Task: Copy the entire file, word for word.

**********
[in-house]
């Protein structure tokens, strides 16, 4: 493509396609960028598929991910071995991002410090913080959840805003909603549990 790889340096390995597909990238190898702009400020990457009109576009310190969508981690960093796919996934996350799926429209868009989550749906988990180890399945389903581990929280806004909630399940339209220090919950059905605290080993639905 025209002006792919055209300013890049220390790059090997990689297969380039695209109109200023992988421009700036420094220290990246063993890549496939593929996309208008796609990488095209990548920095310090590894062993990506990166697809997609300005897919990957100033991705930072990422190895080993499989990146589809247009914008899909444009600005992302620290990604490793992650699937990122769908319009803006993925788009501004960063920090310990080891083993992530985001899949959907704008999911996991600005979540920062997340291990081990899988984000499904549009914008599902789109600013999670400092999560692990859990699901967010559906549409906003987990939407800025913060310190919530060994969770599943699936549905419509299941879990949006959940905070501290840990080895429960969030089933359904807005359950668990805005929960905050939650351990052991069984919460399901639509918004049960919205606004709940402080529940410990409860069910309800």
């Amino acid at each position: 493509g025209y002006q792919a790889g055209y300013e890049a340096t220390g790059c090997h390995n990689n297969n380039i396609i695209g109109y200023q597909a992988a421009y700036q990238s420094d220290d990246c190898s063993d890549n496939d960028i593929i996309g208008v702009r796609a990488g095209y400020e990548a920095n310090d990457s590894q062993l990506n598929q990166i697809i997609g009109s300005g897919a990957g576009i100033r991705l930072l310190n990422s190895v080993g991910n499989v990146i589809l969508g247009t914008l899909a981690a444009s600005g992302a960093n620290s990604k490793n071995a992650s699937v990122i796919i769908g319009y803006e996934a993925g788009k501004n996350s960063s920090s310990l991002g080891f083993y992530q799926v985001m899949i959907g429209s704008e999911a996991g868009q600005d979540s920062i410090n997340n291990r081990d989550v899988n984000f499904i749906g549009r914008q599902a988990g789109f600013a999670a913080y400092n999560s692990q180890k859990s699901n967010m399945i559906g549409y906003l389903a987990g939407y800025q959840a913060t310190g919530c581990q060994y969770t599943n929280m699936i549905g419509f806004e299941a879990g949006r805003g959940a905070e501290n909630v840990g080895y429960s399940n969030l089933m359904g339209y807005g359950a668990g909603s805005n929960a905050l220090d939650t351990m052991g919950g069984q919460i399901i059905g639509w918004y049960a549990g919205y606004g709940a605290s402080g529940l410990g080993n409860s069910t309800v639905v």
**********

[in-house]
């Protein structure tokens, strides 16, 4: 493509396609960028598929991910071995991002410090913080959840805003909603549990 790889340096390995597909990238190898702009400020990457009109576009310190969508981690960093796919996934996350799926429209868009989550749906988990180890399945389903581990929280806004909630399940339209220090919950059905605290080993639905 025209002006792919055209300013890049220390790059090997990689297969380039695209109109200023992988421009700036420094220290990246063993890549496939593929996309208008796609990488095209990548920095310090590894062993990506990166697809997609300005897919990957100033991705930072990422190895080993499989990146589809247009914008899909444009600005992302620290990604490793992650699937990122769908319009803006993925788009501004960063920090310990080891083993992530985001899949959907704008999911996991600005979540920062997340291990081990899988984000499904549009914008599902789109600013999670400092999560692990859990699901967010559906549409906003987990939407800025913060310190919530060994969770599943699936549905419509299941879990949006959940905070501290840990080895429960969030089933359904807005359950668990805005929960905050939650351990052991069984919460399901639509918004049960919205606004709940402080529940410990409860069910309800």
């Amino acid at each position: 493509g025209y002006q792919a790889g055209y300013e890049a340096t220390g790059c090997h390995n990689n297969n380039i396609i695209g109109y200023q597909a992988a421009y700036q990238s420094d220290d990246c190898s063993d890549n496939d960028i593929i996309g208008v702009r796609a990488g095209y400020e990548a920095n310090d990457s590894q062993l990506n598929q990166i697809i997609g009109s300005g897919a990957g576009i100033r991705l930072l310190n990422s190895v080993g991910n499989v990146i589809l969508g247009t914008l899909a981690a444009s600005g992302a960093n620290s990604k490793n071995a992650s699937v990122i796919i769908g319009y803006e996934a993925g788009k501004n996350s960063s920090s310990l991002g080891f083993y992530q799926v985001m899949i959907g429209s704008e999911a996991g868009q600005d979540s920062i410090n997340n291990r081990d989550v899988n984000f499904i749906g549009r914008q599902a988990g789109f600013a999670a913080y400092n999560s692990q180890k859990s699901n967010m399945i559906g549409y906003l389903a987990g939407y800025q959840a913060t310190g919530c581990q060994y969770t599943n929280m699936i549905g419509f806004e299941a879990g949006r805003g959940a905070e501290n909630v840990g080895y429960s399940n969030l089933m359904g339209y807005g359950a668990g909603s805005n929960a905050l220090d939650t351990m052991g919950g069984q919460i399901i059905g639509w918004y049960a549990g919205y606004g709940a605290s402080g529940l410990g080993n409860s069910t309800v639905v």